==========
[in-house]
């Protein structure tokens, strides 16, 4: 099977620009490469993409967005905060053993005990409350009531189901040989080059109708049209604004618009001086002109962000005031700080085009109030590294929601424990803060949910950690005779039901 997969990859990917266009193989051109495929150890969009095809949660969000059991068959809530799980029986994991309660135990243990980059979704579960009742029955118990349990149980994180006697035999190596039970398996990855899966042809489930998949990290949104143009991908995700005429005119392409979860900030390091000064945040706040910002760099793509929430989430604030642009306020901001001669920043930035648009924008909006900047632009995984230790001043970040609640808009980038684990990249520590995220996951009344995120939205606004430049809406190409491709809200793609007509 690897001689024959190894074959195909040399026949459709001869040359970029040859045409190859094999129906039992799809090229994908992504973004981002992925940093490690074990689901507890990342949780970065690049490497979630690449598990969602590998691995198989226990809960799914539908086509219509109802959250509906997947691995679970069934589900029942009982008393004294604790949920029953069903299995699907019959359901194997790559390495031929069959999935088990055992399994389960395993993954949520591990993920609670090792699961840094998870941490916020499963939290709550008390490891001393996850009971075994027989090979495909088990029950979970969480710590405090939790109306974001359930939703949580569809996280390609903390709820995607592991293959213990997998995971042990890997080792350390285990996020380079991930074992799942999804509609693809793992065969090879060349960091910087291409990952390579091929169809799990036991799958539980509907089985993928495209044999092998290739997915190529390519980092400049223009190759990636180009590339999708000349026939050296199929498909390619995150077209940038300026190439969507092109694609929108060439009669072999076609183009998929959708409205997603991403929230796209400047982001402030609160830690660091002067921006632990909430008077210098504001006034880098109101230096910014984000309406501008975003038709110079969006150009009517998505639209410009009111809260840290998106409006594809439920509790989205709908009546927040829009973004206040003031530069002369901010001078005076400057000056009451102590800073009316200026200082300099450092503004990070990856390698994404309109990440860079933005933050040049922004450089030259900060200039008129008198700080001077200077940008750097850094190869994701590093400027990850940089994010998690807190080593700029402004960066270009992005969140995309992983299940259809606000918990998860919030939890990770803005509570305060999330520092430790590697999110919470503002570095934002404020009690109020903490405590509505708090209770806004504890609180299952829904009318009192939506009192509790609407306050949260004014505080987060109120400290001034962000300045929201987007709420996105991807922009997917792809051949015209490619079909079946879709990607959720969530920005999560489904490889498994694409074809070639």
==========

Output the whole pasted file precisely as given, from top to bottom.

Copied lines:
[in-house]
């Protein structure tokens, strides 16, 4: 099977620009490469993409967005905060053993005990409350009531189901040989080059109708049209604004618009001086002109962000005031700080085009109030590294929601424990803060949910950690005779039901 997969990859990917266009193989051109495929150890969009095809949660969000059991068959809530799980029986994991309660135990243990980059979704579960009742029955118990349990149980994180006697035999190596039970398996990855899966042809489930998949990290949104143009991908995700005429005119392409979860900030390091000064945040706040910002760099793509929430989430604030642009306020901001001669920043930035648009924008909006900047632009995984230790001043970040609640808009980038684990990249520590995220996951009344995120939205606004430049809406190409491709809200793609007509 690897001689024959190894074959195909040399026949459709001869040359970029040859045409190859094999129906039992799809090229994908992504973004981002992925940093490690074990689901507890990342949780970065690049490497979630690449598990969602590998691995198989226990809960799914539908086509219509109802959250509906997947691995679970069934589900029942009982008393004294604790949920029953069903299995699907019959359901194997790559390495031929069959999935088990055992399994389960395993993954949520591990993920609670090792699961840094998870941490916020499963939290709550008390490891001393996850009971075994027989090979495909088990029950979970969480710590405090939790109306974001359930939703949580569809996280390609903390709820995607592991293959213990997998995971042990890997080792350390285990996020380079991930074992799942999804509609693809793992065969090879060349960091910087291409990952390579091929169809799990036991799958539980509907089985993928495209044999092998290739997915190529390519980092400049223009190759990636180009590339999708000349026939050296199929498909390619995150077209940038300026190439969507092109694609929108060439009669072999076609183009998929959708409205997603991403929230796209400047982001402030609160830690660091002067921006632990909430008077210098504001006034880098109101230096910014984000309406501008975003038709110079969006150009009517998505639209410009009111809260840290998106409006594809439920509790989205709908009546927040829009973004206040003031530069002369901010001078005076400057000056009451102590800073009316200026200082300099450092503004990070990856390698994404309109990440860079933005933050040049922004450089030259900060200039008129008198700080001077200077940008750097850094190869994701590093400027990850940089994010998690807190080593700029402004960066270009992005969140995309992983299940259809606000918990998860919030939890990770803005509570305060999330520092430790590697999110919470503002570095934002404020009690109020903490405590509505708090209770806004504890609180299952829904009318009192939506009192509790609407306050949260004014505080987060109120400290001034962000300045929201987007709420996105991807922009997917792809051949015209490619079909079946879709990607959720969530920005999560489904490889498994694409074809070639």